Researchers At UC Irvine Use Brain Control Device To Help Paralyzed Man Walk Again
Adam Fritz was never supposed to walk again, but thanks to doctors at University of California, Irvine, Fritz has a chance at a new life.
In 2008, Fritz was riding his motorcycle near Diamond Bar, California, when a table slipped off the truck in front of him and struck him. He flew from his bike onto the freeway.
“It’s what I called my ‘oh shit’ moment,” he told TIME. “I tried to sit up and get up on my feet. I remember the firefighters telling me not to move. Everything just hurt.”
Two days later, doctors told him he had an irreparable spinal injury and would never walk again. But thanks to a medical and technological breakthrough, Fritz may not spend the rest of his life in a wheelchair.
From a proof-of-concept study at UC Irvine that appeared in the Journal of NeuroEngineering & Rehabilitation:
“Novel brain-computer interface technology created by University of California, Irvine researchers has allowed a paraplegic man to walk for a short distance.
“In the preliminary proof-of-concept study, led by UCI biomedical engineer Zoran Nenadic and neurologist An Do, a person with complete paralysis in both legs due to spinal cord injury was able – for the first time – to take steps without relying on manually controlled robotic limbs.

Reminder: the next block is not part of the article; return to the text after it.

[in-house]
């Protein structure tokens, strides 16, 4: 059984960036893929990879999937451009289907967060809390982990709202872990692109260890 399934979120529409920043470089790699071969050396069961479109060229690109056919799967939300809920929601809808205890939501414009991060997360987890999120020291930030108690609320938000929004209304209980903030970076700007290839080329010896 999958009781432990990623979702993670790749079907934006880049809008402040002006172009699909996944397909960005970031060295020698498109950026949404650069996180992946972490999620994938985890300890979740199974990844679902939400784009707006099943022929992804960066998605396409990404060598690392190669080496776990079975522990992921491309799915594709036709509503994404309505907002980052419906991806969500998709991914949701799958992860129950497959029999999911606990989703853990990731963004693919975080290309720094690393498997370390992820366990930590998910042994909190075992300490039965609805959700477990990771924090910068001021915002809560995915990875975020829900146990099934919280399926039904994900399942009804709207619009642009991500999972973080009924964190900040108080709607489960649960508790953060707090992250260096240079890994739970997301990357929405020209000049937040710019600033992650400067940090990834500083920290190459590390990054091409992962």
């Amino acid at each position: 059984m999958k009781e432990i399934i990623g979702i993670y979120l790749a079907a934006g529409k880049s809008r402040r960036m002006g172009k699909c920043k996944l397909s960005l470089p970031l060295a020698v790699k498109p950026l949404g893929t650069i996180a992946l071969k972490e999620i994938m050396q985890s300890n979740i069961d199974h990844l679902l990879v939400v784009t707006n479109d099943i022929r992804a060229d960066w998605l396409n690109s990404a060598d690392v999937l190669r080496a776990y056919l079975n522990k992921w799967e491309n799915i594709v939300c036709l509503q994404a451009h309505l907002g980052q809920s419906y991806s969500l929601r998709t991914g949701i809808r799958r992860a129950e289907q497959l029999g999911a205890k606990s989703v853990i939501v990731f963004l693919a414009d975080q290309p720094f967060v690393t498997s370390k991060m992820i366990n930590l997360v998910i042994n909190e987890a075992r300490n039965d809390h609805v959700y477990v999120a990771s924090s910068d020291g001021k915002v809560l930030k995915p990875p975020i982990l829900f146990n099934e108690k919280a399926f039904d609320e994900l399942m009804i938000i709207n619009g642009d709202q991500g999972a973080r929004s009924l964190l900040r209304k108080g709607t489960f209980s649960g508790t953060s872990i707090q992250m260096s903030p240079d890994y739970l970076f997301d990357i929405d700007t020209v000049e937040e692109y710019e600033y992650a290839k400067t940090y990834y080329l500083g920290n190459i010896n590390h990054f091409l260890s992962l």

“The male participant, whose legs had been paralyzed for five years, walked along a 12-foot course using an electroencephalogram-based system that lets the brain bypass the spinal cord to send messages to the legs. It takes electrical signals from the subject’s brain, processes them through a computer algorithm, and fires them off to electrodes placed around the knees that trigger movement in the leg muscles.”
Normally when we take a step, the brain sends signals down through our spinal cord to the muscles in our legs which triggers movement. When the spinal cord is damaged, those signals fail to go through. The researchers at UC Irvine, using something similar to Bluetooth techonolgy with advanced computer algorithms, are bypassing the spinal cord. Those signals go straight from the brain to the electrodes attached to the legs and the electrodes stimulate the muscles.
While the research team isn’t saying they’ve found a cure for paralysis yet, these initial findings are giving hope to many in the medical community.
Hey, fixing a problem doesn’t just happen overnight. We have to take steps to get there and Fritz’s small strides just show that we’re going in the right direction.